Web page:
About the author: Juan Labrador, O.P. ( –July 12, 1967). Secretary General of Santo Tomas University, 1930-36. Among the first two moderators of The Varsitarian. Rector of Colegio de San Juan de Letran, 1936-45. Professor and Dean of the College of Liberal Arts and then Rector Magnificus of the University of Santo Tomas, 1961-65.
About the diary: Originally written in Spanish, the diary covers the period December 7, 1941-May 7, 1945. An English translation of the diary was published as A Diary of the Japanese Occupation, Santo Tomas University Press, Manila, 1989. ISBN 971-506-019-6. In his introduction, Maximoi Marina, O.P., Secretary General of the University of Santo Tomas, reproduced the scope of the diary as explained by the author himself. Fr. Labrador wrote,
I begin writing these notes as a neutral observer, as a resident of the Philippines for the last twenty-three years, and as Rector of one of the leading colleges in Manila. I believe I can render an unbiased account of what the invaders have done or undone in these Isles of the Pacific. Through personal experiences and observation, through the prolonged contacts with persons from different walks of life and history of this country, past and present, I think I am in a position to interpret the events that are taken place before my eyes. Though not an American, I have lived years in the United States taking one year of post graduate work at the Catholic University of America, Washington, D.C., and I have learned to respect and admire American institutions and men worthy of admiration and respect. I may claim at this point, in fact, a fair knowledge of their ideas and ideals.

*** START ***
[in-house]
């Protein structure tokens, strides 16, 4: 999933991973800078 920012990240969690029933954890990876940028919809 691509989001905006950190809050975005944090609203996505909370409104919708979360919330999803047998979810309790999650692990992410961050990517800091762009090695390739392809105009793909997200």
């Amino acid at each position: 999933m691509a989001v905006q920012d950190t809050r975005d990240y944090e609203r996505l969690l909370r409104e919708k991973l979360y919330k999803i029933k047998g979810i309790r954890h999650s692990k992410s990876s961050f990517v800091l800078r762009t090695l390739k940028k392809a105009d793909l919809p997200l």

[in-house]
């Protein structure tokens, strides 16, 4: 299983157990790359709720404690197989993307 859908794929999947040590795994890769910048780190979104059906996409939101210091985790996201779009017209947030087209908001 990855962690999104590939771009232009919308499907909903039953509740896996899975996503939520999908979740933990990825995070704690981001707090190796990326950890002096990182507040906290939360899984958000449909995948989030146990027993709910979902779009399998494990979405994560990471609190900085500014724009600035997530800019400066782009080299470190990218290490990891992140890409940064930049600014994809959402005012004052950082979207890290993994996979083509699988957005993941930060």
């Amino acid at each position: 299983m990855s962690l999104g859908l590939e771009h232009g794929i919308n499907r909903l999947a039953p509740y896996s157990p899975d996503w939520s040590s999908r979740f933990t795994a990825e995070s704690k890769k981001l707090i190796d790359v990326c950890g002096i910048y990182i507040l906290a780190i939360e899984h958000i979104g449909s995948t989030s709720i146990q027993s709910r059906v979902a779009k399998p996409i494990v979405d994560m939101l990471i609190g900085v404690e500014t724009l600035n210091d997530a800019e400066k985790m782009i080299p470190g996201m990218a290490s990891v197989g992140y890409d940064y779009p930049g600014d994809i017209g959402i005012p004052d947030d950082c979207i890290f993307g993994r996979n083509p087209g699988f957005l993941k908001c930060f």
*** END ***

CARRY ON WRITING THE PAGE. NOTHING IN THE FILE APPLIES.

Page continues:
I do not feel constrained, however, to whitewash the defects and blunders of the United States Government and High Command in the last months of 1941. There will be criticism, but these notes shall not be fault-finding, caustic censures. The Americans, individually and collectively, made some very serious mistakes — otherwise they would not have lost their Pacific possessions in a few days. But their errors, however grave, were not due to bad faith. They proceeded, on the contrary, from an excess of goodwill or over-confidence, if you wish. Their good faith was the cause of their unpreparedness. Their failings and failures, their mistakes and misunderstandings, can all be traced back to the fact that they were caught unprepared and unarmed…
As these notes are written when the outcome of the war is obviously undecided, they have the advantage of being uninfluenced by the victorious enthusiasm of the postwar. Where they may lack in retrospective and critical analysis, they gain impartiality and vividness. The sense of historical perspective may be deficient, but the perception is more vivid, the judgement more factual, and the actuality more acute. We are living and touching the events and their consequences. Many of the impressions will have to be corrected in the light of future developments, but they reveal the psychological and, sometimes, the pathological status of those who are living under these trying conditions…
The fact that I have begun these notes — though I doubt whether I will finish them — is a proof of where my sentiments, my convictions, my hopes lie.
Readers are urged to contact UST Publishing House for copies of the publication.
The Philippine Diary Project is grateful to Aira Espino for her invaluable assistance in encoding the entries of this diary.